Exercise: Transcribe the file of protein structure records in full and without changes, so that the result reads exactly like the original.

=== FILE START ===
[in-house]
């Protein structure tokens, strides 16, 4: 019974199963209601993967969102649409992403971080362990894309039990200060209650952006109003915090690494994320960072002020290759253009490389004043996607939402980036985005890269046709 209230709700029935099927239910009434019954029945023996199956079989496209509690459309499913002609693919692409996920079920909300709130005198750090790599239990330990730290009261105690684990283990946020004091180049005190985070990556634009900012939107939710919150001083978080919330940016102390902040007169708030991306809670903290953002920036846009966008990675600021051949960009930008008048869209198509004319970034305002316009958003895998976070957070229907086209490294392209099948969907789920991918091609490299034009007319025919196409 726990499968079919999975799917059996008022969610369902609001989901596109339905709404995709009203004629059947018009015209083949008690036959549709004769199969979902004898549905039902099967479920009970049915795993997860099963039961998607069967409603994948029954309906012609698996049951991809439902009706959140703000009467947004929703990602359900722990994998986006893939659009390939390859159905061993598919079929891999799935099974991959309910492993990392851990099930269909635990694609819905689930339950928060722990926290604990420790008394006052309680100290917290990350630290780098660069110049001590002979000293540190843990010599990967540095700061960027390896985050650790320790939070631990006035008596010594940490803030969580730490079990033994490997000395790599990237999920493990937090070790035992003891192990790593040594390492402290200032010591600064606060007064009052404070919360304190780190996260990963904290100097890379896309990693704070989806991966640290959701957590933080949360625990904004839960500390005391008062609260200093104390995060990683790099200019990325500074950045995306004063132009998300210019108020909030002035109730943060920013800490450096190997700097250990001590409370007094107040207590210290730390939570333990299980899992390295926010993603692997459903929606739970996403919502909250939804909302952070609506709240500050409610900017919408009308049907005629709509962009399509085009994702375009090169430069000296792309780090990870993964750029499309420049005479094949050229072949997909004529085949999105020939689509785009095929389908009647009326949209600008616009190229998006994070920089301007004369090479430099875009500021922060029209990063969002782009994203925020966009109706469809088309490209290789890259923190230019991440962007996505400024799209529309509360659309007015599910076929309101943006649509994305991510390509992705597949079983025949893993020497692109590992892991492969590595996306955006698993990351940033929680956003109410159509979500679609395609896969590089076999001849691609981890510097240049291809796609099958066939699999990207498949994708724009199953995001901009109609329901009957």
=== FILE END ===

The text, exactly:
[in-house]
């Protein structure tokens, strides 16, 4: 019974199963209601993967969102649409992403971080362990894309039990200060209650952006109003915090690494994320960072002020290759253009490389004043996607939402980036985005890269046709 209230709700029935099927239910009434019954029945023996199956079989496209509690459309499913002609693919692409996920079920909300709130005198750090790599239990330990730290009261105690684990283990946020004091180049005190985070990556634009900012939107939710919150001083978080919330940016102390902040007169708030991306809670903290953002920036846009966008990675600021051949960009930008008048869209198509004319970034305002316009958003895998976070957070229907086209490294392209099948969907789920991918091609490299034009007319025919196409 726990499968079919999975799917059996008022969610369902609001989901596109339905709404995709009203004629059947018009015209083949008690036959549709004769199969979902004898549905039902099967479920009970049915795993997860099963039961998607069967409603994948029954309906012609698996049951991809439902009706959140703000009467947004929703990602359900722990994998986006893939659009390939390859159905061993598919079929891999799935099974991959309910492993990392851990099930269909635990694609819905689930339950928060722990926290604990420790008394006052309680100290917290990350630290780098660069110049001590002979000293540190843990010599990967540095700061960027390896985050650790320790939070631990006035008596010594940490803030969580730490079990033994490997000395790599990237999920493990937090070790035992003891192990790593040594390492402290200032010591600064606060007064009052404070919360304190780190996260990963904290100097890379896309990693704070989806991966640290959701957590933080949360625990904004839960500390005391008062609260200093104390995060990683790099200019990325500074950045995306004063132009998300210019108020909030002035109730943060920013800490450096190997700097250990001590409370007094107040207590210290730390939570333990299980899992390295926010993603692997459903929606739970996403919502909250939804909302952070609506709240500050409610900017919408009308049907005629709509962009399509085009994702375009090169430069000296792309780090990870993964750029499309420049005479094949050229072949997909004529085949999105020939689509785009095929389908009647009326949209600008616009190229998006994070920089301007004369090479430099875009500021922060029209990063969002782009994203925020966009109706469809088309490209290789890259923190230019991440962007996505400024799209529309509360659309007015599910076929309101943006649509994305991510390509992705597949079983025949893993020497692109590992892991492969590595996306955006698993990351940033929680956003109410159509979500679609395609896969590089076999001849691609981890510097240049291809796609099958066939699999990207498949994708724009199953995001901009109609329901009957």